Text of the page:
A 50-year-old woman died on Florida’s U.S. 17 on a Friday morning after a semi-truck driver suddenly changed lanes, colliding with the woman’s car and causing her to lose control and spiral into the ditch. The woman was pronounced dead at the scene, but the driver continued driving, leaving the scene of the accident. A deputy at the scene of the crash got into his cruiser and headed the direction of the truck. He discovered the truck a few miles down the road and arrested the driver for leaving the scene of a traffic accident resulting in a fatality.
According to the Florida Department of Highway Safety and Motor Vehicles, approximately one quarter of all drivers involved in motor vehicle crashes in the state each year leave the scene of the accident. The state actually implemented stricter penalties for leaving the scene in 2014 after a 2012 hit-and-run killed a 31-year-old bicyclist and father of two. The drunk driver in that case received a sentence of two years for fleeing the scene, which is less than what he would have served if he’d stopped at the scene and been charged with DUI manslaughter.
The AAA Foundation for Traffic Safety revealed that hit-and-run crashes had reached an all time high in the U.S., with a 60 percent increase in this type of accident between 2009 and 2016. In fact, the organization reported, a hit-and-run crash occurs somewhere in the nation every minute of every day. Nearly 65 percent of the victims in hit-and-run crashes are pedestrians and bicyclists. Florida is one of the three states in the nation, along with New Mexico and Louisiana, where hit-and-run accidents occur most often.
A passenger car driver is generally more likely to flee the scene of an accident that resulted in the death of a pedestrian or bicyclist than one that involved other vehicles because often their car isn’t operational after an accident with another vehicle and the damage is more obvious. However, with trucks having such a size advantage over most other vehicles on the road, truck drivers may be tempted to flee the scene more often than passenger vehicle drivers.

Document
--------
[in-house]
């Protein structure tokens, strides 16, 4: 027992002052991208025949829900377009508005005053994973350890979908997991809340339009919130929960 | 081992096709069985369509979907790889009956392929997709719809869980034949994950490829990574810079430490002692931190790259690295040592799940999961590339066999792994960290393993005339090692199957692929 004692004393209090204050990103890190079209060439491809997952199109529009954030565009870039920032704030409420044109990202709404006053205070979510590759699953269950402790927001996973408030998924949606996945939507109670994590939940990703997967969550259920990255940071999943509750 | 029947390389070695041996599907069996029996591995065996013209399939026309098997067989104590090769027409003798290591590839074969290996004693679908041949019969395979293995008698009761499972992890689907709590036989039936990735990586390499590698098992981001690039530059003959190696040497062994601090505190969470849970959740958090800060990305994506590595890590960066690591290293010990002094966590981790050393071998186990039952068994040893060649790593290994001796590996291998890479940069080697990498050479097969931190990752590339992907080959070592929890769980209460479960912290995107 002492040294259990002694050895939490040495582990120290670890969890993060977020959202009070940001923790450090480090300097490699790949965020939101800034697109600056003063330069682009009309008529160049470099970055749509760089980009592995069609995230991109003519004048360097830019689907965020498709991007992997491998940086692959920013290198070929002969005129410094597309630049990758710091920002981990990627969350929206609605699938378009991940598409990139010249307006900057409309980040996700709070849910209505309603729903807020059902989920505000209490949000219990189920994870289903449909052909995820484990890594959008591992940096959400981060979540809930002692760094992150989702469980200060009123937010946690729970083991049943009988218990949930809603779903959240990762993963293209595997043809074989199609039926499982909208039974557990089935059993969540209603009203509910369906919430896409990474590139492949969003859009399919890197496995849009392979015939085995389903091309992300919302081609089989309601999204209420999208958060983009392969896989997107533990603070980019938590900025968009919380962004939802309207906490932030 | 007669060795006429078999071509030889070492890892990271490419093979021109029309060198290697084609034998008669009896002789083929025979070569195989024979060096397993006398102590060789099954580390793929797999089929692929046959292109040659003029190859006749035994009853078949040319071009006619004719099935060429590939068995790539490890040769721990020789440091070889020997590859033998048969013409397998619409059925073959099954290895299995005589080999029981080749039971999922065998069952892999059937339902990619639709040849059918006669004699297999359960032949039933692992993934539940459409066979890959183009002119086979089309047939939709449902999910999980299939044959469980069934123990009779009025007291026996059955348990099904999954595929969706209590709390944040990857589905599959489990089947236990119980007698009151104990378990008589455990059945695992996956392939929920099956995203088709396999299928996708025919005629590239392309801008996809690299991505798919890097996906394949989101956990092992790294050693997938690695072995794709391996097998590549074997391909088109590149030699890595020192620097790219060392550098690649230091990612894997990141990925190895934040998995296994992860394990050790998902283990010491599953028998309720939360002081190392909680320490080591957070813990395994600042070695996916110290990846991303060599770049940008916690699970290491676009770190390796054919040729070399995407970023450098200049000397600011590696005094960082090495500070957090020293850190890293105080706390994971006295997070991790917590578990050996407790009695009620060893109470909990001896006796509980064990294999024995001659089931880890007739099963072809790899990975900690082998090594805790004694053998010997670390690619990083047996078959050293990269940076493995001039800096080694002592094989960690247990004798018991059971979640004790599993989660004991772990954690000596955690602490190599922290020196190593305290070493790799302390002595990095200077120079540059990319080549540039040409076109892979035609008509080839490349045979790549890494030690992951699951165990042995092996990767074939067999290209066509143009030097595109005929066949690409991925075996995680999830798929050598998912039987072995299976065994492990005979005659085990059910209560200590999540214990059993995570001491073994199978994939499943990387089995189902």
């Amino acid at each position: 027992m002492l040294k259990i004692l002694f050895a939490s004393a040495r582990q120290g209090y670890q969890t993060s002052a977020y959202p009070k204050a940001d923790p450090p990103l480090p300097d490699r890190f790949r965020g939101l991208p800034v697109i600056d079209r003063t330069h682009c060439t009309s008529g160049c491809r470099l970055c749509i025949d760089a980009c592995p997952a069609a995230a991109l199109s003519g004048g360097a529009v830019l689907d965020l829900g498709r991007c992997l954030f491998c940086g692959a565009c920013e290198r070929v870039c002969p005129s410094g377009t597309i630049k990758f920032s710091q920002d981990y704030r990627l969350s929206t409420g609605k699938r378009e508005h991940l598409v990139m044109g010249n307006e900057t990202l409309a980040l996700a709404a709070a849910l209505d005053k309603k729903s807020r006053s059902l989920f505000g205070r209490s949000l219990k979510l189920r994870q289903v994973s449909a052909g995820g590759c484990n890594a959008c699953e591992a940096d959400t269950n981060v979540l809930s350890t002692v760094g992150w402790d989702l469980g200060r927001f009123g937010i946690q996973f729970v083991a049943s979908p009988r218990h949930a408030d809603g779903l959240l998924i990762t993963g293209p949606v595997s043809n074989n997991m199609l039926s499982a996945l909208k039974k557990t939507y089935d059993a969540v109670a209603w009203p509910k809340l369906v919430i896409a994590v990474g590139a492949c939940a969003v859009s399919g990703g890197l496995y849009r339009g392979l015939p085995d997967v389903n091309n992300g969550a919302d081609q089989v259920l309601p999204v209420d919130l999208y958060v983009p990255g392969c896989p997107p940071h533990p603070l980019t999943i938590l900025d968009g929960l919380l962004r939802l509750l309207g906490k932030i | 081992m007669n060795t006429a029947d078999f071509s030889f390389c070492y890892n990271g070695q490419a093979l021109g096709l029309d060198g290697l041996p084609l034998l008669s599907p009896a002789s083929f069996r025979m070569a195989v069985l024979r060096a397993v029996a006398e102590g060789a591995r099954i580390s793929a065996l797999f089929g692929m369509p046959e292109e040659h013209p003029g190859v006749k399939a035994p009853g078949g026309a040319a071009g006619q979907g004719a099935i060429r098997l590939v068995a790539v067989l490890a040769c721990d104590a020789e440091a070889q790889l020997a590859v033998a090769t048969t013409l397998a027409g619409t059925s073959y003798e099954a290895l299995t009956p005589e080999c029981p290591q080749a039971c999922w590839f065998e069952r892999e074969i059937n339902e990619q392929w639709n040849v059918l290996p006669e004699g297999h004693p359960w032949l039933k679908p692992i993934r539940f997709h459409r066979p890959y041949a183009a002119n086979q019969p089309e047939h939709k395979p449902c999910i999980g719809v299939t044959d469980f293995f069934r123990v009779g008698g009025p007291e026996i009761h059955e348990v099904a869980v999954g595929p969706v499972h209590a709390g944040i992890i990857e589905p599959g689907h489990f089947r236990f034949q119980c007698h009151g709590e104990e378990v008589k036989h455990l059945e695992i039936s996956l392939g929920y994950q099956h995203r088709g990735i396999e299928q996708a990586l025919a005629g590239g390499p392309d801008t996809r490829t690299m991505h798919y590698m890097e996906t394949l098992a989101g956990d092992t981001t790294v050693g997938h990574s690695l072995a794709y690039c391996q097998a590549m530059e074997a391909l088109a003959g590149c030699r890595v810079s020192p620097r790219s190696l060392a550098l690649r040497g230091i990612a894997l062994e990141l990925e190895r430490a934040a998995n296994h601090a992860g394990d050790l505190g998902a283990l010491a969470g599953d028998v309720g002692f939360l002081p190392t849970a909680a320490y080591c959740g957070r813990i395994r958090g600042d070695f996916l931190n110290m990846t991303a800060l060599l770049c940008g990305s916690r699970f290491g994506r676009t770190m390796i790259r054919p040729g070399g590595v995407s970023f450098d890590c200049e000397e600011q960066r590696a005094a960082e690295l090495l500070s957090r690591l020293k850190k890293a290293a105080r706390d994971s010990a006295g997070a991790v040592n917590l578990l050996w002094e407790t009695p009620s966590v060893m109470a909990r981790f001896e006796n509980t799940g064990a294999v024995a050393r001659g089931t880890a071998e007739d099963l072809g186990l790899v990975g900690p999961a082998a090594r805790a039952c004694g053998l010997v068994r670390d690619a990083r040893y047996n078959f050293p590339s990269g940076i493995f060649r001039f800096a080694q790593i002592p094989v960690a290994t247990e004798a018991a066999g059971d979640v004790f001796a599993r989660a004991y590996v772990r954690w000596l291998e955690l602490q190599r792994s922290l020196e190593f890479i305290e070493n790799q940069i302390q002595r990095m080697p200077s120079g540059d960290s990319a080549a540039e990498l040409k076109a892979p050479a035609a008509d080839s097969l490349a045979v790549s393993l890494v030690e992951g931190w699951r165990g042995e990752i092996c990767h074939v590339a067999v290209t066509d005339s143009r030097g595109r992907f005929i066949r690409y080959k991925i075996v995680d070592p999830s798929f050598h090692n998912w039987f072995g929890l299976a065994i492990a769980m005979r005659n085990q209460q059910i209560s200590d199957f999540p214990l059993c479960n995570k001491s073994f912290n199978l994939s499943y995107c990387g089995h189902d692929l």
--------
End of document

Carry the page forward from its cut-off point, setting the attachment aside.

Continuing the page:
If you were in an accident with a commercial motor vehicle and the truck driver left the scene, authorities will attempt to locate the driver, and that driver will face severe penalties if caught. If the driver is not located, you may still pursue compensation for your injuries through your own insurance policy.
Read on for more information, and talk to an experienced truck accident attorney for more information about your case.
Why Would a Driver Leave the Scene?
Due to the massive size of the vehicle they drive—with tractor-trailers generally weighing 20 to 30 times more than a passenger vehicle—and because they’re involved in interstate commerce, commercial truck drivers are held to a higher standard than other drivers. They’re required to carry more insurance and to submit to regular drug and alcohol testing, and the penalties for violating federal regulations that govern the industry can be quite harsh.
Furthermore, truck drivers put a lot of time and effort into getting their commercial driver’s license, which can be revoked for life if they’re found engaging in dangerous or prohibited behavior. Sometimes drivers take a risk by fleeing the scene of an accident to attempt to avoid the consequences and the potential loss of their livelihood.
A truck driver would leave the scene of an accident because:
- They were under the influence of alcohol or drugs. This is a serious offense, with state and federal laws that can result in loss of employment, hefty fines, and even loss of their commercial driver’s license if caught. Drivers may be tempted to flee the scene of an accident to allow time to pass before an alcohol content breath test is administered.